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Noli Novak: Portrait of a Stipple Artist

Those familiar illustrations on the pages of The Wall Street Journal look just like engravings. But the intricate portraits, called headcuts, are actually a sort of pointilist sketch -- drawn by hand using a technique known as "stippling."

Noli Novak, a New Jersey-based artist, has produced Journal art for nearly 20 years. At her studio, she typically receives an e-mailed photo of her subject. Then, deftly employing a number-one pen, she copies a three-by-five inch image onto special vellum paper. She creates a realistic image with a constellation of dots, lines and crosshatches, a process that generally takes about three hours.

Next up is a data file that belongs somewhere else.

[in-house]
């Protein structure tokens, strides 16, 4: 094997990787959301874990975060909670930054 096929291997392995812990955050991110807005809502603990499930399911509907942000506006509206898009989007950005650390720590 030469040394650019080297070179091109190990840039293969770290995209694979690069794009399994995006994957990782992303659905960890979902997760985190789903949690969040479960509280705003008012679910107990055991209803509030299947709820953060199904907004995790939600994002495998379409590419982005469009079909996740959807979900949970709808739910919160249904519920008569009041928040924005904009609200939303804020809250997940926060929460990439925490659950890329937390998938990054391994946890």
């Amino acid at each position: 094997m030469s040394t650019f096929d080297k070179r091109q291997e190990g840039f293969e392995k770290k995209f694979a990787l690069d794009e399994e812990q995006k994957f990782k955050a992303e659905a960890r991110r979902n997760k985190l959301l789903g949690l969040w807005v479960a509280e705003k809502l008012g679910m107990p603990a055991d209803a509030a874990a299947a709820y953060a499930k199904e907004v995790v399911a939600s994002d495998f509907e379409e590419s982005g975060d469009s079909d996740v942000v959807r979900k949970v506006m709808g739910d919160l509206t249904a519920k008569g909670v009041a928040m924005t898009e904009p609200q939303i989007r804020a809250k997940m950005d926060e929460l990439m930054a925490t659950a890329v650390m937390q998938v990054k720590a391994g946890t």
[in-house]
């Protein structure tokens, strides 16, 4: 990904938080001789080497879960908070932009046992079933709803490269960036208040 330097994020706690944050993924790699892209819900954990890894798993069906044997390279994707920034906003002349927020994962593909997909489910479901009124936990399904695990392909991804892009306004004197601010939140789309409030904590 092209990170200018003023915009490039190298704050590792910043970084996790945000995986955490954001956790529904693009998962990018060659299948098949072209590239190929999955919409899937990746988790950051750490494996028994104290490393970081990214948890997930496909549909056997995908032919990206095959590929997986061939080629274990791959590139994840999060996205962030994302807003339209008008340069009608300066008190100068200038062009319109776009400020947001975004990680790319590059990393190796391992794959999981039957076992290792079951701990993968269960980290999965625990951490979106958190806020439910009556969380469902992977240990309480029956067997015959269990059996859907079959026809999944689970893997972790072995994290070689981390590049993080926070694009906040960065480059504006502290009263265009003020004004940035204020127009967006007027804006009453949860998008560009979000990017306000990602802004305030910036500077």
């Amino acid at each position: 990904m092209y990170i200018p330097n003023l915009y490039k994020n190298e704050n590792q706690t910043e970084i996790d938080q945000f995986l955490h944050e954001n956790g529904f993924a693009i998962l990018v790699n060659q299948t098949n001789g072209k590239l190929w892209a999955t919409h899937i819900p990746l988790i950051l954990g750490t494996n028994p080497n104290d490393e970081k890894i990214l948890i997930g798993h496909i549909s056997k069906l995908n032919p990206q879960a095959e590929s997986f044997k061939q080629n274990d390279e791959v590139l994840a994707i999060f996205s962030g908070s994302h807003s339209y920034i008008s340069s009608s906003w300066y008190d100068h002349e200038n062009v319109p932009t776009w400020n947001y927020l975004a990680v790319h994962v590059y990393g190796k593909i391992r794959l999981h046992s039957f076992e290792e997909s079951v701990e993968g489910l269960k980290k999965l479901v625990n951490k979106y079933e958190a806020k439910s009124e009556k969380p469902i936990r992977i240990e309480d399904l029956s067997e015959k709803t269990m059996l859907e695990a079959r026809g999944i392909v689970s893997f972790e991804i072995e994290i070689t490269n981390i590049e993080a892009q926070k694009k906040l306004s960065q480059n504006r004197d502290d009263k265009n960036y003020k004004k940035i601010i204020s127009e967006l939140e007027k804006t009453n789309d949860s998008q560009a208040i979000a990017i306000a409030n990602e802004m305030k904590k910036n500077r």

Novak grew up on the Croatian island of Korchula, and reached the United States in 1984, after college. In addition to doing her own work for the Journal, she now trains new artists. She makes sure everyone draws in a uniform style, making it nearly impossible to tell whose hand lies behind which portrait.

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Petra Mayer (she/her) is an editor (and the resident nerd) at NPR Books, focusing on fiction, and particularly genre fiction. She brings to the job passion, speed-reading skills, and a truly impressive collection of Doctor Who doodads. You can also hear her on the air and on the occasional episode of Pop Culture Happy Hour.